17 “Indeed, God did not send the Son into the world to condemn the world, but in order that the world might be saved through him.”
As I said, I was touched that this girl wanted to thank me; I was also really impressed that she quoted all of John 3:16 and 3:17, too!
          This is one of the most familiar quotes from the Gospel, but often it gets reduced to: “For God so loved the world that he gave his only Son.” When that happens, something very important is lost; we overlook the word of grace from verse 17: “God did not send the Son into the world to condemn the world, but in order that the world might be saved through him.” That’s huge! That’s enormous!
          There are some other important challenges in this Gospel text. Verse 3 reads, in part, “no one can see the kingdom of God without being born from above.” Some of you might have heard this verse translated a little bit differently. You see, the Greek word that is translated as, “from above,” can also be translated as, again or anew. Someone hearing this word in the Greek, nineteen-hundred years ago, would have heard all three meanings of this word, and all at the same time. When we reduce the meaning to just one sense of the word—and particularly when we choose the least appropriate sense—we tend to misinterpret the text. This is why some people refer to themselves as “born-again Christians,” and why some folks insist that only an adult conversion experience is an authentic experience of the Christian faith. Something is lost in translation! How can these things be?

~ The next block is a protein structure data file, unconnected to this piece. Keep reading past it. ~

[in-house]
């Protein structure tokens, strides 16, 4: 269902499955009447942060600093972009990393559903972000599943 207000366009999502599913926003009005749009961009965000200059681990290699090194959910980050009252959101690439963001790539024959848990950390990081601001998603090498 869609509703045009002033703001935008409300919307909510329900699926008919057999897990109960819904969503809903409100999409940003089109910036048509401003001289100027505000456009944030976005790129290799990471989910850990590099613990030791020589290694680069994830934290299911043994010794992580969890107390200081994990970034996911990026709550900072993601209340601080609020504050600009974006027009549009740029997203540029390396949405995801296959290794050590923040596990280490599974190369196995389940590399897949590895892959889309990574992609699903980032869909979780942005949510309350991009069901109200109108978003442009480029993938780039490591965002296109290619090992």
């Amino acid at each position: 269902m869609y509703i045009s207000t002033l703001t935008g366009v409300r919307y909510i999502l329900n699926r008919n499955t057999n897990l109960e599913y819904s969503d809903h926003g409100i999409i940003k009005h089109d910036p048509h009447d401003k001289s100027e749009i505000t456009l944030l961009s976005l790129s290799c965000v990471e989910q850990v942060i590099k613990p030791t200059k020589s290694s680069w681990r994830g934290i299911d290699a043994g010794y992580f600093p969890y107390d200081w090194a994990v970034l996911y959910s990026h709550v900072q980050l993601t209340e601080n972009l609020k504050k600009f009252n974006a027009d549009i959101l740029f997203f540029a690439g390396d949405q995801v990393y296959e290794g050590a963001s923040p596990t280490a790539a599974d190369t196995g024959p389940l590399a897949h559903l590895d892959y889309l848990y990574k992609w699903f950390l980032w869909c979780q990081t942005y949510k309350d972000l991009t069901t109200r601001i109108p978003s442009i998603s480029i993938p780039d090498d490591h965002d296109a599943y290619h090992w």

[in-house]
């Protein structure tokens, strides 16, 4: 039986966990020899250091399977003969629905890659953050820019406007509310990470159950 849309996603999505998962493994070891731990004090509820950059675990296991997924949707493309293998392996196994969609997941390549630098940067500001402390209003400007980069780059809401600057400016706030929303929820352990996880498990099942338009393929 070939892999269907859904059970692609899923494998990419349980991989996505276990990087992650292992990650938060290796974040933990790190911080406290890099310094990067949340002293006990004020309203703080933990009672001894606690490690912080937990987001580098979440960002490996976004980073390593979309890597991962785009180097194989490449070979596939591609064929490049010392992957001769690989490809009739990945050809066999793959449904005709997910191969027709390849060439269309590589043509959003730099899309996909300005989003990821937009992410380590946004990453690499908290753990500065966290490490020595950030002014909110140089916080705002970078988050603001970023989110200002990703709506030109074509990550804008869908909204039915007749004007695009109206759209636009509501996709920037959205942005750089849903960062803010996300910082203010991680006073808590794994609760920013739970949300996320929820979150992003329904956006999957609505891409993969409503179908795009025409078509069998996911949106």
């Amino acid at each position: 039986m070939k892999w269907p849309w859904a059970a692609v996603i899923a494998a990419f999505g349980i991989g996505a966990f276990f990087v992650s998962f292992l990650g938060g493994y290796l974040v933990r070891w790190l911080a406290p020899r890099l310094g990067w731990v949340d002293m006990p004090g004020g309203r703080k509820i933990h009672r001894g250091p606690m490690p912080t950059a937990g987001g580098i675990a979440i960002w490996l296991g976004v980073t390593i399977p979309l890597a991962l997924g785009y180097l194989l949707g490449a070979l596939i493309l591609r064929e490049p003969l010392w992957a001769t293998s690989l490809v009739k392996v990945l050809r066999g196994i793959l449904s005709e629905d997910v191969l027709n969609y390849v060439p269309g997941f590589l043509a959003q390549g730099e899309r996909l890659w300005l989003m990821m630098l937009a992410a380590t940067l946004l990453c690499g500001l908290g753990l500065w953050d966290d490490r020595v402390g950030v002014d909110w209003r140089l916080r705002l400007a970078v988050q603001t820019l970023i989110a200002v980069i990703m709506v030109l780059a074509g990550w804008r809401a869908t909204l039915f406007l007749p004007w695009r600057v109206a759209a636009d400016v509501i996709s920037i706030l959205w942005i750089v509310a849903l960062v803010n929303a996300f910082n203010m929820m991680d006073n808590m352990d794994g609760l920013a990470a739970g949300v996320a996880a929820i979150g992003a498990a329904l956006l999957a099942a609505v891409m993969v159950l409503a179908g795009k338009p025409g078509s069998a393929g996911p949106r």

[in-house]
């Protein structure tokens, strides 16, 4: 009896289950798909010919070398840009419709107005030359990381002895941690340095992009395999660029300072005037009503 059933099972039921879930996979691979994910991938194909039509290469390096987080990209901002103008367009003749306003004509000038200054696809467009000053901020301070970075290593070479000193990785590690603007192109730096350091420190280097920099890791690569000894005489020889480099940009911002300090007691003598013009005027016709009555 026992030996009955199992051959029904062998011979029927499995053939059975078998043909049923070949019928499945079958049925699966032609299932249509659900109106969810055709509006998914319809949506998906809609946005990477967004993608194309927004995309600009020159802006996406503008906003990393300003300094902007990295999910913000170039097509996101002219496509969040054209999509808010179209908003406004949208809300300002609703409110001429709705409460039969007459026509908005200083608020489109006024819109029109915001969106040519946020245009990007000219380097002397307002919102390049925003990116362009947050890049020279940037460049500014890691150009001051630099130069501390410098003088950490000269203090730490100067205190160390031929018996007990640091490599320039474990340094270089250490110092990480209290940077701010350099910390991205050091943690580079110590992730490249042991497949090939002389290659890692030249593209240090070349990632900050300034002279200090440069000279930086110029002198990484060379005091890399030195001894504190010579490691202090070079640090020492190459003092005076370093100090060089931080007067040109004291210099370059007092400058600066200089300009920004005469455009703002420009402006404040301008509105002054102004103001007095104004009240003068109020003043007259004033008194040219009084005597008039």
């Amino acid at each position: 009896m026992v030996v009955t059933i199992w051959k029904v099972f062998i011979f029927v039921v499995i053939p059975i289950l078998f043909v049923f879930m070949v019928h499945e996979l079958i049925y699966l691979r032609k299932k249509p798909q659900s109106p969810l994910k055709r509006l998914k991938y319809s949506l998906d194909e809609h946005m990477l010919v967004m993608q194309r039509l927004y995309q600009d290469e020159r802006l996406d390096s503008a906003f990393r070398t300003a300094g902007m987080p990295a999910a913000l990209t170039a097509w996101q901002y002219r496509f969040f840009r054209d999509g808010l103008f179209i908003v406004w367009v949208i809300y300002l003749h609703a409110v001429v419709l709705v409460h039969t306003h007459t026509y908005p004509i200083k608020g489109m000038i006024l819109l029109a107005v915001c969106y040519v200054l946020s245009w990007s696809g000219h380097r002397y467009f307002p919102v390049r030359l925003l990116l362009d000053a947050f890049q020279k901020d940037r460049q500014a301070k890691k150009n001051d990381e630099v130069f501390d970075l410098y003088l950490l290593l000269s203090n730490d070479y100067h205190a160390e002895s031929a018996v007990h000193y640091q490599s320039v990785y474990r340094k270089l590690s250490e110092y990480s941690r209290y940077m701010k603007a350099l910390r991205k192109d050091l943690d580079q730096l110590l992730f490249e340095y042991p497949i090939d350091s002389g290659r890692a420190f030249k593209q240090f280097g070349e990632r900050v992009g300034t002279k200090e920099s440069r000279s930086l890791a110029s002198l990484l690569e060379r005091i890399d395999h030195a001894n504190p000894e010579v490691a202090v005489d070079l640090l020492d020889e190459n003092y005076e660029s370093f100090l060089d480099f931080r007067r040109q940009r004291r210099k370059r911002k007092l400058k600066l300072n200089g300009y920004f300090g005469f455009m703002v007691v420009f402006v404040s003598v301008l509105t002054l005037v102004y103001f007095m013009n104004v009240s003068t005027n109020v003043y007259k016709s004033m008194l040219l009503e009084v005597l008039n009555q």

The Gospel of John is tricky. It’s dense. The Fourth Gospel offers a deeper, more theological account of Jesus’ life and ministry, and his death and resurrection. It offers a lot of stories that aren’t found in the other gospels. Long stories. What’s more, John’s stories are filled with vivid images and great quotes. Some stories also include long, theological dialogues. That’s what I mean when I say that John’s Gospel is dense—it spends a lot of time explaining abstract questions of theology. So maybe it’s only natural that we pull a short quote out of a long dialogue when we think of the Gospel of John.
          The story of Nicodemus certainly fits that pattern. Nicodemus is a learned man and a religious leader, yet he doesn’t truly comprehend the nature of Jesus: